|The Stupid Brothers Go Skipping Along
© Mark Gatter, 2005
Every month or so, a man knocks on Mike's door and buys the whole lot from him, cash down.
Apparently this fellow sends an entire container-full across the Atlantic every couple of months, representing a huge influx of rare cultural assets to their eventual buyers, whereas to us they are merely another way of dealing with the landfill problem - and, in Mike's case, a good way of supporting a local charity, too.
Of course, I draw no conclusions here about the relative states of stupidity to be found in either the UK or the US, especially as I am married to one of 'them'. In fact, let me make it quite clear that, with the possible exception of George W. Bush and just about everyone who works for him, I'm sure that all the inhabitants of the USA are just wonderful, intelligent people.
So, it was with some surprise that I had a look through the collection of stuff which Mike was putting together for his next shipment.
I held up an old, battered and far from beautiful sheet-metal watering can. 'You've got to be kidding...?'
'No, really,' said Mike, 'they just LOVE those. They think they're Victorian, or something. So long as it says 'made in England' on it, they just don't seem to care.'
I remember seeing, while I lived in California, a shop front which read 'We Buy Junk and Sell Antiques', which seemed a rather honest way of putting it. Of course, over there if it's 20 years old, it's legally an antique and can be sold as such. Another sign, over a restaurant, advertised 'Oriental Cuisine' at one end, and 'American Food' at the other. Again, probably an honest distinction between Peking Duck and all the trimmings on the one hand, and 'do you want fries with that?' on the other.
The thing is, the American view of 'antiques' can venture into realms which we find utterly incredible. One Californian I spoke to, just back from a holiday in the UK with his family, was completely convinced that all our old churches, castles and so forth were not, in fact, the real thing, but very, very good modern reconstructions instead. It was inconceivable to him that there really could be buildings that old, anywhere. As far as he was concerned, the UK was just one big Disneyland - but it didn't detract from his enjoyment of the whole experience at all. Quite the opposite.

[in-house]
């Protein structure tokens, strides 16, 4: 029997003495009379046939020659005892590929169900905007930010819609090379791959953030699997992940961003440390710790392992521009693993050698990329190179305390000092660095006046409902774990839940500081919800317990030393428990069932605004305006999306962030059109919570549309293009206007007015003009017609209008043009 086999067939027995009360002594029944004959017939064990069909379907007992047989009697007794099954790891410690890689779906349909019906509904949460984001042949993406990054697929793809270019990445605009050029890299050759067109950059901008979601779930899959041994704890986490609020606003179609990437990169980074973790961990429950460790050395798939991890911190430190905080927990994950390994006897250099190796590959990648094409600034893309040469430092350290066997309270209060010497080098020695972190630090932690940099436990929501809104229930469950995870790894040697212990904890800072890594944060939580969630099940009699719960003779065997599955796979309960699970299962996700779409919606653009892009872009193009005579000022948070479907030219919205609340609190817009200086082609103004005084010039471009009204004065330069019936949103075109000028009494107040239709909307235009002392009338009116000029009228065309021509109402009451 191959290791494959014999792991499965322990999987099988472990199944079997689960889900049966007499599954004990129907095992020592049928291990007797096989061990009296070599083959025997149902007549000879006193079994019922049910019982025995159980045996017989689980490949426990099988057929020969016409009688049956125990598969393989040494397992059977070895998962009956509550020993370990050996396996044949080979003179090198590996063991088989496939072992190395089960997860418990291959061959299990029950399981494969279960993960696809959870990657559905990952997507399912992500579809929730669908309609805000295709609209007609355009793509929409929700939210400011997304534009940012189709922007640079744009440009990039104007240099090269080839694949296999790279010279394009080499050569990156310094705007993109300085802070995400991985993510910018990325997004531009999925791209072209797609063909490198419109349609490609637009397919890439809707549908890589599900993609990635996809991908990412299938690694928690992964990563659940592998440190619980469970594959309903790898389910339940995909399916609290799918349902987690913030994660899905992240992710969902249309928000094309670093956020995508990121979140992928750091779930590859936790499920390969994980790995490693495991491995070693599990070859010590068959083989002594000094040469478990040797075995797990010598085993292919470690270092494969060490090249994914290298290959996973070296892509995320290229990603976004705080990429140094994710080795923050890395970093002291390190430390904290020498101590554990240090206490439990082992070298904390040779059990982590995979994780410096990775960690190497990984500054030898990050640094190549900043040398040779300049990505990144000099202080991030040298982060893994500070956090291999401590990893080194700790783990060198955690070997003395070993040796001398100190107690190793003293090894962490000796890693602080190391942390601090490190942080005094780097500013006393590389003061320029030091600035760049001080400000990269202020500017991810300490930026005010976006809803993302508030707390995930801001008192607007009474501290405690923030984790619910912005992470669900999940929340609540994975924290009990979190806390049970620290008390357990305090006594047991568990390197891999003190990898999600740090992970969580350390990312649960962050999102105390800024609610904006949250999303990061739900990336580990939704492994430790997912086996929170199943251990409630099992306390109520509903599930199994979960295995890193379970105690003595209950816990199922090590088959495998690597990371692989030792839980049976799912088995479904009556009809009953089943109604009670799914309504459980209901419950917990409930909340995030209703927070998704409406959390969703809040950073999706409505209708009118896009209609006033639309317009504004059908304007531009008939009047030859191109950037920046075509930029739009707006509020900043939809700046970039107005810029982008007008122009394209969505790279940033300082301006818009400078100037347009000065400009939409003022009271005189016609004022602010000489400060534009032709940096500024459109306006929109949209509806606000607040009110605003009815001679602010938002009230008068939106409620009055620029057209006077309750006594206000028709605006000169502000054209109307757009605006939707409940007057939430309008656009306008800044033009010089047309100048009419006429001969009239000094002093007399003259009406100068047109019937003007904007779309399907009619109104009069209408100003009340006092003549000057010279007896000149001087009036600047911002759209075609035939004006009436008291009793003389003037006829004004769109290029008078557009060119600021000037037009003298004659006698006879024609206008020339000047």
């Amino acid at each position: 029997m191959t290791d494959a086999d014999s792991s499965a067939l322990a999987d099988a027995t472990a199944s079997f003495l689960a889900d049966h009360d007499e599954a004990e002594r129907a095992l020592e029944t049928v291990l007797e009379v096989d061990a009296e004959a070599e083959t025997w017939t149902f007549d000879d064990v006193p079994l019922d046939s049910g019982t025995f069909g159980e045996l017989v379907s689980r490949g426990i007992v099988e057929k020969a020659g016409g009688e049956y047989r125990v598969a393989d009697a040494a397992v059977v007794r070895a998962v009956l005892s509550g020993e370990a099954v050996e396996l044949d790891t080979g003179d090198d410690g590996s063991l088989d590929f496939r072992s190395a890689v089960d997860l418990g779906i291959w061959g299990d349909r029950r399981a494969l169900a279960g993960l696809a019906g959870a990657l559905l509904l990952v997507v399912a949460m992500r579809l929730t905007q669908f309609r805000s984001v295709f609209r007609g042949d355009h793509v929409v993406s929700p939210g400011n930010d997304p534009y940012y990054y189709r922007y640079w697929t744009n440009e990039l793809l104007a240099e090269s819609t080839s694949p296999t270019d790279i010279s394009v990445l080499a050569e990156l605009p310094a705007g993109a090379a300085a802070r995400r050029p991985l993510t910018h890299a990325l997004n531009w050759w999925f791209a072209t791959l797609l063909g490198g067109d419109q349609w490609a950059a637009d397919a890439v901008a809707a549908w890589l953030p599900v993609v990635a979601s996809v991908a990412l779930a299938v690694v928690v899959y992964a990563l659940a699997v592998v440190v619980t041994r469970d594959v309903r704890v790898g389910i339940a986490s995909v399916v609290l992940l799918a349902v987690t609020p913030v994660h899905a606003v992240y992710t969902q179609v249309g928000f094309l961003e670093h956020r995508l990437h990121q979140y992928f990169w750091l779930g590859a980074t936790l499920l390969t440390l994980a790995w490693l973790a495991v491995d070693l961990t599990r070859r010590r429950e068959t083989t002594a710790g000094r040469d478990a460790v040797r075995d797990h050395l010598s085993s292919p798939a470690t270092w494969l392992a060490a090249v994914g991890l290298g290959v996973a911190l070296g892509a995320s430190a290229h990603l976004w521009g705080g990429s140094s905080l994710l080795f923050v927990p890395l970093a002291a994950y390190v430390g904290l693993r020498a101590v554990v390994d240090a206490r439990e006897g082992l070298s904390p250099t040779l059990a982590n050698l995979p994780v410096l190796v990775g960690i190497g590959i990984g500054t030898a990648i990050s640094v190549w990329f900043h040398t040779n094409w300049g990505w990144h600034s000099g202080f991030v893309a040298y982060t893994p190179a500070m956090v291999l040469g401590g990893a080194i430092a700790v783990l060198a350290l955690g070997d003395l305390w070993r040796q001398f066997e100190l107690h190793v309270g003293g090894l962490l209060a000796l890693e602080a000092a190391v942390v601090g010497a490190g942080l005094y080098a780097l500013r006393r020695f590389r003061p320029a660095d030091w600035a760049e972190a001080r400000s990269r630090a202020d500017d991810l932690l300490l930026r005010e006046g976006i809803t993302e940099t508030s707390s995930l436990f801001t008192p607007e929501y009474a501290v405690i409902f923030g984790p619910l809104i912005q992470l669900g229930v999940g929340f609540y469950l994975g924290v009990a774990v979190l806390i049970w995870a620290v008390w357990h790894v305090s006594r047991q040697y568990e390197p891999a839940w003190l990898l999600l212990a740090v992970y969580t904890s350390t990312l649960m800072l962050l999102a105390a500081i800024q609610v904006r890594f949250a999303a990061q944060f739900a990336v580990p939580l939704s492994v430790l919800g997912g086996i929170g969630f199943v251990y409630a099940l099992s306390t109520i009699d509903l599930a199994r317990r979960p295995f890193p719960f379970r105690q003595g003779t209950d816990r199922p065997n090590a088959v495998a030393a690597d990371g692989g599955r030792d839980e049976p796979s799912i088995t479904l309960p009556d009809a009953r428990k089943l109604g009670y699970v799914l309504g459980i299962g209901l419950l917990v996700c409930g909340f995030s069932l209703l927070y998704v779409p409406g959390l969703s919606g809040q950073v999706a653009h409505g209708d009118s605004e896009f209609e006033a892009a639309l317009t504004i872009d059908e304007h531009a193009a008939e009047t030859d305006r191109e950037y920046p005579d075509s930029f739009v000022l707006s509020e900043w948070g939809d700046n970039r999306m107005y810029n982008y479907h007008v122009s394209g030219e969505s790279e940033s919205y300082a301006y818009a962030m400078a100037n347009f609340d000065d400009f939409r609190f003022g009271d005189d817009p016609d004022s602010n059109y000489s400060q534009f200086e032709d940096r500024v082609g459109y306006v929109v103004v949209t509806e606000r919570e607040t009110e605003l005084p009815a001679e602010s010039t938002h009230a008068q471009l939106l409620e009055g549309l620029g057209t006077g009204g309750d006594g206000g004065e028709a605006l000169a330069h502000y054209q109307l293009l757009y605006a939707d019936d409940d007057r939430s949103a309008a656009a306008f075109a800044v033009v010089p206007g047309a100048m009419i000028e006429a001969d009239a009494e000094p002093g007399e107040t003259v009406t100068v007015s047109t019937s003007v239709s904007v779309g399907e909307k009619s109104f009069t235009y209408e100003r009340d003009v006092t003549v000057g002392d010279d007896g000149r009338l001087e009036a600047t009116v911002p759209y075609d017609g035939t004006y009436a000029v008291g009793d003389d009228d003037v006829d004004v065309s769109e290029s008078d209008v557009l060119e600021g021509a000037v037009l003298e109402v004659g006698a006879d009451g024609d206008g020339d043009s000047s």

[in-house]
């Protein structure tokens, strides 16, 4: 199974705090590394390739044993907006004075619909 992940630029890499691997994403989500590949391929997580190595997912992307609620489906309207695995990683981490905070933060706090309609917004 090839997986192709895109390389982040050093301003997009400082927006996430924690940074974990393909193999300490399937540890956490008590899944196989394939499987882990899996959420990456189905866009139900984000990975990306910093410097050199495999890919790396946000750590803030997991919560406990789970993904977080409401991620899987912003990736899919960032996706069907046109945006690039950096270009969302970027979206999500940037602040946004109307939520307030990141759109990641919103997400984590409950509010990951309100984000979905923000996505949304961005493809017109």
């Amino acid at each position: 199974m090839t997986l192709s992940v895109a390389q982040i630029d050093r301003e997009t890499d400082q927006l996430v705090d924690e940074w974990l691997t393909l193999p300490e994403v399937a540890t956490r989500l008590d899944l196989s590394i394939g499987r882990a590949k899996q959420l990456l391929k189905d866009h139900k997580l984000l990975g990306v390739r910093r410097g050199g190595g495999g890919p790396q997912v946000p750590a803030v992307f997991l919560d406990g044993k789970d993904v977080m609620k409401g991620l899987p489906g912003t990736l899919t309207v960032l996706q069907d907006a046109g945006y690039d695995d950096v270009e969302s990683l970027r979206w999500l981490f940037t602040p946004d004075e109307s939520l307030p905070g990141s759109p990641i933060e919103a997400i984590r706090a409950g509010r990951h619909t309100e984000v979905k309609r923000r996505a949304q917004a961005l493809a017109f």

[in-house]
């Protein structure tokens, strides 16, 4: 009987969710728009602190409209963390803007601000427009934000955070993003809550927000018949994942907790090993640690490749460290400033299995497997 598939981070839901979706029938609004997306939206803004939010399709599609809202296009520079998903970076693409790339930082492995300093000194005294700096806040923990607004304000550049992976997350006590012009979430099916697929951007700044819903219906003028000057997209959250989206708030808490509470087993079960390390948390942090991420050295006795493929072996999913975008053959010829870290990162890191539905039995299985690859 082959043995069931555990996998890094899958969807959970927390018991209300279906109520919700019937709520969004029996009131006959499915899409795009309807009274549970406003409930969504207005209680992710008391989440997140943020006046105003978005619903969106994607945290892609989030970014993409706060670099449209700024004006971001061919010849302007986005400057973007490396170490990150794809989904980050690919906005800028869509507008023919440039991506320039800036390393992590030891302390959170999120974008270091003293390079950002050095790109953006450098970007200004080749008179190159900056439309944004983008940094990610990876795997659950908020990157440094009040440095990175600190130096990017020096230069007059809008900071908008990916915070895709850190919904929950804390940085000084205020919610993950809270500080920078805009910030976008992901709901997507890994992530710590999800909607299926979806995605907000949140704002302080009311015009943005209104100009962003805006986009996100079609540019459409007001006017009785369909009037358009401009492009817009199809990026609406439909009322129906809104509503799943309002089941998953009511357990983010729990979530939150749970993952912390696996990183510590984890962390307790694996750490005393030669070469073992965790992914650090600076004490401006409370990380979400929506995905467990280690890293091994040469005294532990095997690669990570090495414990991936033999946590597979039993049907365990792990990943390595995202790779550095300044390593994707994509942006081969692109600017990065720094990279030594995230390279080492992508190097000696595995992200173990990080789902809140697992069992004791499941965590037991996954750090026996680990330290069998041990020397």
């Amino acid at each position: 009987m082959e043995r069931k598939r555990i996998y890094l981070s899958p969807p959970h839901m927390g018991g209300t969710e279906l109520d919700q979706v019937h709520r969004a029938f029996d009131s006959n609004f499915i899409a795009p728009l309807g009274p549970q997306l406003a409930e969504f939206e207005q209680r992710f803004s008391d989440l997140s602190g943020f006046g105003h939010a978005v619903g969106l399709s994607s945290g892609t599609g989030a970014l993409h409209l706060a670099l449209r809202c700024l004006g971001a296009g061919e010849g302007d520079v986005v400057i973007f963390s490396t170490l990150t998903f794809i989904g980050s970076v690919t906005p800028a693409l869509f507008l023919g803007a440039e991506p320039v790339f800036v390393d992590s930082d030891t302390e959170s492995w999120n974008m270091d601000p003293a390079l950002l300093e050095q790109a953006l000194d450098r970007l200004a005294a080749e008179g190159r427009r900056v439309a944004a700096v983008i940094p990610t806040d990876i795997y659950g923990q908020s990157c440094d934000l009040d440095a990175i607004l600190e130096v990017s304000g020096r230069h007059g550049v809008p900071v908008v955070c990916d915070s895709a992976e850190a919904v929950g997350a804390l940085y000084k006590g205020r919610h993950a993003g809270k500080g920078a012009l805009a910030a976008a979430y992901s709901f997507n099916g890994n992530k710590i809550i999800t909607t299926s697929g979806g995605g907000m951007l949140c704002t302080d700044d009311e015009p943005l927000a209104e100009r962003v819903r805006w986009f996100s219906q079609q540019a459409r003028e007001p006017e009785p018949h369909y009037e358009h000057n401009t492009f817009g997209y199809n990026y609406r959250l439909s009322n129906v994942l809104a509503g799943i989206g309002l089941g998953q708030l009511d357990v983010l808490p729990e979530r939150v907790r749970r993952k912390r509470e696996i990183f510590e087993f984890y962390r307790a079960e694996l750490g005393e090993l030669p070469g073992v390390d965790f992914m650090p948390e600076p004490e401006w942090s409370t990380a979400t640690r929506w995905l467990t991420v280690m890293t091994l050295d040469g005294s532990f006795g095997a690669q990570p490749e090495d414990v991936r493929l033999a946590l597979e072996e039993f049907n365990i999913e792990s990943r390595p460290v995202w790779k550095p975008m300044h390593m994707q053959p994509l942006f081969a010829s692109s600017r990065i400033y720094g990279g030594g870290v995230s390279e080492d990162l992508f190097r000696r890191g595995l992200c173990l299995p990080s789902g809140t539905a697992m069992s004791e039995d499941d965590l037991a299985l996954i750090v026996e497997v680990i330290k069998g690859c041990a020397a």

'I just gotta to hand it to you guys,' he gushed. 'Your fakes are so much better than our fakes! They are incredible - you'd think they are the real thing, even when you're up close!
Absolutely speechless, I just smiled and nodded in a disparaging, 'well, you know' sort of a way.
'And I just couldn't believe the craftsmanship!' he continued, 'over here, you couldn't find anyone who could build stuff to look like that! It's just amazing! I'm so impressed that you've managed to figure out all those old ways of doing things!'
I had to agree that I, too was amazed - I just didn't tell him quite what it was that I was amazed by. I sincerely wished that I had a bridge to sell him, as I'm sure he would have bought it like a shot.
This is the kind of attitude which says, of Windsor Castle, 'Why on earth did you guys build it in the flight path?'
And yes, there actually are people over there who say everything as if it requires an exclamation mark at the end of it...
The ability of many Americans to firmly believe that the entire world shares their values has been much in the news lately, but my favourite example of it was when I was cheerily asked how we celebrated the 4th of July, American Independence day, in the UK. 'Oh,' I replied, 'we just turn west and wave.' The smile turned to a look of utter confusion.